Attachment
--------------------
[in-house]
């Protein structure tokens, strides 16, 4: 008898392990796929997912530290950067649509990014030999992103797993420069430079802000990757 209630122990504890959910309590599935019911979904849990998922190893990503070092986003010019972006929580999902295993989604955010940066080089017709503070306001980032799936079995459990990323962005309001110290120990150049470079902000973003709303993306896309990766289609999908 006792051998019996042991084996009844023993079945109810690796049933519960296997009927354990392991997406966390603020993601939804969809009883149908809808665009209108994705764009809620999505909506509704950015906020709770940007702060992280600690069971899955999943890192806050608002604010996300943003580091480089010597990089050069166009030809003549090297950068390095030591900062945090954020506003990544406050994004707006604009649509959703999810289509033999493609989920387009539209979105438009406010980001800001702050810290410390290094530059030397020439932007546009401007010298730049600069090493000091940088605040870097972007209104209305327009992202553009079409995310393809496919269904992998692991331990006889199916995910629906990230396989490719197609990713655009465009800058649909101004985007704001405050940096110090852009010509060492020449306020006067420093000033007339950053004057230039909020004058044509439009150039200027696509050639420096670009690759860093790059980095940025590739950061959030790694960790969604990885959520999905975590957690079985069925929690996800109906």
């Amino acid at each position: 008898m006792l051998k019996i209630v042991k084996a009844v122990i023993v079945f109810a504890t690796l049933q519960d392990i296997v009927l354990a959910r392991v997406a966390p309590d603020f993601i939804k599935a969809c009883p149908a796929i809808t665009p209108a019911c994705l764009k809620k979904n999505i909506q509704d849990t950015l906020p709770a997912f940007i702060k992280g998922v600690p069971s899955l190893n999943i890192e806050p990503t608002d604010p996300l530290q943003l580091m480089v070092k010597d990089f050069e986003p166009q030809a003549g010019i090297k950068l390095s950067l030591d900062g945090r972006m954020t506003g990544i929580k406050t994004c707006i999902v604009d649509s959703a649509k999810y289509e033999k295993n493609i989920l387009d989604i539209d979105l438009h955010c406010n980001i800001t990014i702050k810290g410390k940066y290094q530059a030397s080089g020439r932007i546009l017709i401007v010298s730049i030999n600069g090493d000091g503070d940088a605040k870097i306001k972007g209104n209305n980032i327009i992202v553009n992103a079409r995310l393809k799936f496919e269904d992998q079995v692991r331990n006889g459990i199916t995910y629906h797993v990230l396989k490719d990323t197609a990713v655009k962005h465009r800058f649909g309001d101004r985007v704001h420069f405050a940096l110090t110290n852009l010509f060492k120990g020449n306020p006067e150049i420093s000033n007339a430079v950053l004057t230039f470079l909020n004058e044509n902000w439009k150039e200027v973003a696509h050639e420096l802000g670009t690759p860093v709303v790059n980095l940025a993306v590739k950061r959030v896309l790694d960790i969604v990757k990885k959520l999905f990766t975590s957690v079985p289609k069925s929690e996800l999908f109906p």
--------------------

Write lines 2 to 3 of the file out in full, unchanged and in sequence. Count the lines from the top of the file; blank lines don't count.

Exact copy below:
């Protein structure tokens, strides 16, 4: 008898392990796929997912530290950067649509990014030999992103797993420069430079802000990757 209630122990504890959910309590599935019911979904849990998922190893990503070092986003010019972006929580999902295993989604955010940066080089017709503070306001980032799936079995459990990323962005309001110290120990150049470079902000973003709303993306896309990766289609999908 006792051998019996042991084996009844023993079945109810690796049933519960296997009927354990392991997406966390603020993601939804969809009883149908809808665009209108994705764009809620999505909506509704950015906020709770940007702060992280600690069971899955999943890192806050608002604010996300943003580091480089010597990089050069166009030809003549090297950068390095030591900062945090954020506003990544406050994004707006604009649509959703999810289509033999493609989920387009539209979105438009406010980001800001702050810290410390290094530059030397020439932007546009401007010298730049600069090493000091940088605040870097972007209104209305327009992202553009079409995310393809496919269904992998692991331990006889199916995910629906990230396989490719197609990713655009465009800058649909101004985007704001405050940096110090852009010509060492020449306020006067420093000033007339950053004057230039909020004058044509439009150039200027696509050639420096670009690759860093790059980095940025590739950061959030790694960790969604990885959520999905975590957690079985069925929690996800109906």
């Amino acid at each position: 008898m006792l051998k019996i209630v042991k084996a009844v122990i023993v079945f109810a504890t690796l049933q519960d392990i296997v009927l354990a959910r392991v997406a966390p309590d603020f993601i939804k599935a969809c009883p149908a796929i809808t665009p209108a019911c994705l764009k809620k979904n999505i909506q509704d849990t950015l906020p709770a997912f940007i702060k992280g998922v600690p069971s899955l190893n999943i890192e806050p990503t608002d604010p996300l530290q943003l580091m480089v070092k010597d990089f050069e986003p166009q030809a003549g010019i090297k950068l390095s950067l030591d900062g945090r972006m954020t506003g990544i929580k406050t994004c707006i999902v604009d649509s959703a649509k999810y289509e033999k295993n493609i989920l387009d989604i539209d979105l438009h955010c406010n980001i800001t990014i702050k810290g410390k940066y290094q530059a030397s080089g020439r932007i546009l017709i401007v010298s730049i030999n600069g090493d000091g503070d940088a605040k870097i306001k972007g209104n209305n980032i327009i992202v553009n992103a079409r995310l393809k799936f496919e269904d992998q079995v692991r331990n006889g459990i199916t995910y629906h797993v990230l396989k490719d990323t197609a990713v655009k962005h465009r800058f649909g309001d101004r985007v704001h420069f405050a940096l110090t110290n852009l010509f060492k120990g020449n306020p006067e150049i420093s000033n007339a430079v950053l004057t230039f470079l909020n004058e044509n902000w439009k150039e200027v973003a696509h050639e420096l802000g670009t690759p860093v709303v790059n980095l940025a993306v590739k950061r959030v896309l790694d960790i969604v990757k990885k959520l999905f990766t975590s957690v079985p289609k069925s929690e996800l999908f109906p």